Earlier this month we told you that lawmakers were working on introducing new legislation to legalize cellphone unlocking following a statement from the White House confirming that it would support “narrow legislative fixes.” The new laws would attempt to reverse a decision was made by the Library of Congress in October to make the act illegal that resulted in a petition from consumers and prompted a response from the White House. We already knew that most of the big carriers including Verizon and AT&T are not in support of unlocking, but today Bloomberg reports smaller, rural carriers are backing new bills in hopes it will attract new iPhone customers:
“Smaller carriers have a very difficult time getting access to smartphones and handsets,” said Steven Berry, president of the Competitive Carriers Association, which represents such companies as U.S. Cellular Corp. (USM) and Bluegrass Cellular. “The unlocking is one way the consumer can make the decision that I can try someone else who has better coverage in the area where I live or play.”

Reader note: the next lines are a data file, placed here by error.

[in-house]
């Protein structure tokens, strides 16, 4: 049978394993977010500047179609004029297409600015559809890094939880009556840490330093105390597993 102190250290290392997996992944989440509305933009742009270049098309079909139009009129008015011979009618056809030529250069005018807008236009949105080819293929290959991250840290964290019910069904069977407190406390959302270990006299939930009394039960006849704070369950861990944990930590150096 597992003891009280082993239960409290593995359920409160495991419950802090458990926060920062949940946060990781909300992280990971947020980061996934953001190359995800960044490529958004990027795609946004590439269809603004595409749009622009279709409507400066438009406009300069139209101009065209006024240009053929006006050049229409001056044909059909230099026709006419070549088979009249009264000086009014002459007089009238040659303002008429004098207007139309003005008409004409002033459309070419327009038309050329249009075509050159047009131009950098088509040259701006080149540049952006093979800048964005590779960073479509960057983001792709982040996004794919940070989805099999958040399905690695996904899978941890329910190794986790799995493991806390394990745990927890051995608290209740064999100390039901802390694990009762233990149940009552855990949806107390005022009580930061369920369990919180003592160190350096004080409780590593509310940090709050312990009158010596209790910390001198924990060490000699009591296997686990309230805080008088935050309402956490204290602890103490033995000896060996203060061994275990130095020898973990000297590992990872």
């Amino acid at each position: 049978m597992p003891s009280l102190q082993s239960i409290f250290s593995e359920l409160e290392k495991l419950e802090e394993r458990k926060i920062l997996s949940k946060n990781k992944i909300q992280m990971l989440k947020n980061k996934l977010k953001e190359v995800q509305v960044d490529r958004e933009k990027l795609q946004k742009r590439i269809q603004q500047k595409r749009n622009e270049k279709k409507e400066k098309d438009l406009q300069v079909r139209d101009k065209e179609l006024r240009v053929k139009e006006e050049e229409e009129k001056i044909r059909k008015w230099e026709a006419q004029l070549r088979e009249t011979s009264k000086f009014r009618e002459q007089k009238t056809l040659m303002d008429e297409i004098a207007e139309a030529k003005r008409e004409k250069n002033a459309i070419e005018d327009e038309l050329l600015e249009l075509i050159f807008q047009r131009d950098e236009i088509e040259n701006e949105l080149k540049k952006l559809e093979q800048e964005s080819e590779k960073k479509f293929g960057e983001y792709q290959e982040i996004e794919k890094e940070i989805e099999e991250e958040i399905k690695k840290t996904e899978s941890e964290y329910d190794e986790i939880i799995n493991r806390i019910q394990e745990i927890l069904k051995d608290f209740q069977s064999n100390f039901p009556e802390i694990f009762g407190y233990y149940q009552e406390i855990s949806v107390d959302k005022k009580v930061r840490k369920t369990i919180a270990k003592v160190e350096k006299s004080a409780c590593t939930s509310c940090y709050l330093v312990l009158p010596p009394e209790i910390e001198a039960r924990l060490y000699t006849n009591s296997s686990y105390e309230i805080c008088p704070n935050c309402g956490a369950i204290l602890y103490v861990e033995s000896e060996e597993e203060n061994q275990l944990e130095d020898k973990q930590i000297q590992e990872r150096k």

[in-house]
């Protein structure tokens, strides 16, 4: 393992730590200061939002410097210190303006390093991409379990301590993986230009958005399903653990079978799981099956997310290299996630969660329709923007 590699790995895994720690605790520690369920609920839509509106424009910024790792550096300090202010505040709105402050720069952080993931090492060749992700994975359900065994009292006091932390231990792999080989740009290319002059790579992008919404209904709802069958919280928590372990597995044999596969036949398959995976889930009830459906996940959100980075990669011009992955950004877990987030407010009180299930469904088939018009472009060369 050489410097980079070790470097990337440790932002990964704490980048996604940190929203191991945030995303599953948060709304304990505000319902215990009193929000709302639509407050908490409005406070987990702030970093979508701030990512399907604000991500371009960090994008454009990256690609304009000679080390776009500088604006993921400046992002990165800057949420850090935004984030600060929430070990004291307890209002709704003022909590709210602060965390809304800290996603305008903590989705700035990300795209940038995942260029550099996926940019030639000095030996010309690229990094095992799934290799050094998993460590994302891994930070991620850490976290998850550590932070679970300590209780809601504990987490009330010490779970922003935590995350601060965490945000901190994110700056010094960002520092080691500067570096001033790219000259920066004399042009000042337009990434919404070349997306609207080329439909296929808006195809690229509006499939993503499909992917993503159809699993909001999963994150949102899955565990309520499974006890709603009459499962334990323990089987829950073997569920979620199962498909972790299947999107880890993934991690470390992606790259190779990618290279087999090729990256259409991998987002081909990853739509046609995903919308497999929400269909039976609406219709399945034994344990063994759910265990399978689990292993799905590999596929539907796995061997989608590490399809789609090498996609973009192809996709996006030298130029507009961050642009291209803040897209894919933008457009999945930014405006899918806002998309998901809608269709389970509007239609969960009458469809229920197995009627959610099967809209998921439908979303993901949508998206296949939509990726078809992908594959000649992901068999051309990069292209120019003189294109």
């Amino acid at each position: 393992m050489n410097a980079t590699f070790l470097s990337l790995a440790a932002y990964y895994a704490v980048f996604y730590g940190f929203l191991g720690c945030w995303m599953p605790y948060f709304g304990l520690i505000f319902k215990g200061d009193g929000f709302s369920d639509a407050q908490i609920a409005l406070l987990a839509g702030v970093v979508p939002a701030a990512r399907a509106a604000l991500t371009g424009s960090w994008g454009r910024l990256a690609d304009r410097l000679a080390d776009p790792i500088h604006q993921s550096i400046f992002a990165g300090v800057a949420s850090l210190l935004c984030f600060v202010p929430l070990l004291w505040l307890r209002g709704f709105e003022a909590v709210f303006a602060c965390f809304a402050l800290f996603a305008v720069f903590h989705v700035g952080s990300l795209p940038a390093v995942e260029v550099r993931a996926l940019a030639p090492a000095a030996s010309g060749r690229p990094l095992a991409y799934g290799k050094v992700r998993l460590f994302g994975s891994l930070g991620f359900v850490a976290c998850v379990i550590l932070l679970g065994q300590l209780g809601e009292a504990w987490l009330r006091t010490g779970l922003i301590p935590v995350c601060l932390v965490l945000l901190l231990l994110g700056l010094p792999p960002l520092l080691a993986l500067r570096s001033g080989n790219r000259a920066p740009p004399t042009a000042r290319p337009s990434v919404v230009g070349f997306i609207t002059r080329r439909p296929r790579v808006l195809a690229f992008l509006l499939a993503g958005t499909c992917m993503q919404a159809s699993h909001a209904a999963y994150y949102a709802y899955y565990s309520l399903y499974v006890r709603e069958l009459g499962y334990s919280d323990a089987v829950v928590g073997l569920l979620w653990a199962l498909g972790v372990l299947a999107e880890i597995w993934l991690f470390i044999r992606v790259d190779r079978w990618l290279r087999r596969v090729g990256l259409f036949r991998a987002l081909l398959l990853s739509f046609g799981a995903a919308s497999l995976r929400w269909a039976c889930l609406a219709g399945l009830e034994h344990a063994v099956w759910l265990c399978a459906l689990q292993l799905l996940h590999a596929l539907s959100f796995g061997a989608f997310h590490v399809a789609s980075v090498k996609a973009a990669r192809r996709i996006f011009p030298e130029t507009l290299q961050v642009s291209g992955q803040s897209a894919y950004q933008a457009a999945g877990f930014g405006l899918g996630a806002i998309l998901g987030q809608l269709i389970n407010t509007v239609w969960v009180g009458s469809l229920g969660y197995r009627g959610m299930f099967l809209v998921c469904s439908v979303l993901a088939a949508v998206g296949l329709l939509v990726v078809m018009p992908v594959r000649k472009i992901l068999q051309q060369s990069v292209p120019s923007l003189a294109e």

While the Senate bills are “excellent first steps,” Congress needs to go further, Carri Bennet, general counsel for Rural Telecommunications Group, a Washington association representing rural carriers with fewer than 100,000 subscribers, said in an e-mail.
Many of these smaller regional carriers, including Bluegrass Cellular, typically offer the latest iPhone for a price lower than Apple and the major carriers in order to attract customers. Bloomberg also reports that a number of lawmakers have committed to introducing or supporting bills to legalize unlocking phones:
Senate Judiciary Committee Chairman Patrick Leahy, a Vermont Democrat, and Charles Grassley of Iowa, the panel’s top Republican, introduced a bill March 11 to overturn the Library of Congress’s decision and direct the agency to consider adding tablet computers to devices that consumers can unlock.
Democratic Senators Ron Wyden of Oregon and Amy Klobuchar of Minnesota have also introduced bills to unlock mobile phones. House Judiciary Chairman Bob Goodlatte, a Virginia Republican, and John Conyers of Michigan, the panel’s top Democrat, have also announced plans to sponsor such legislation.
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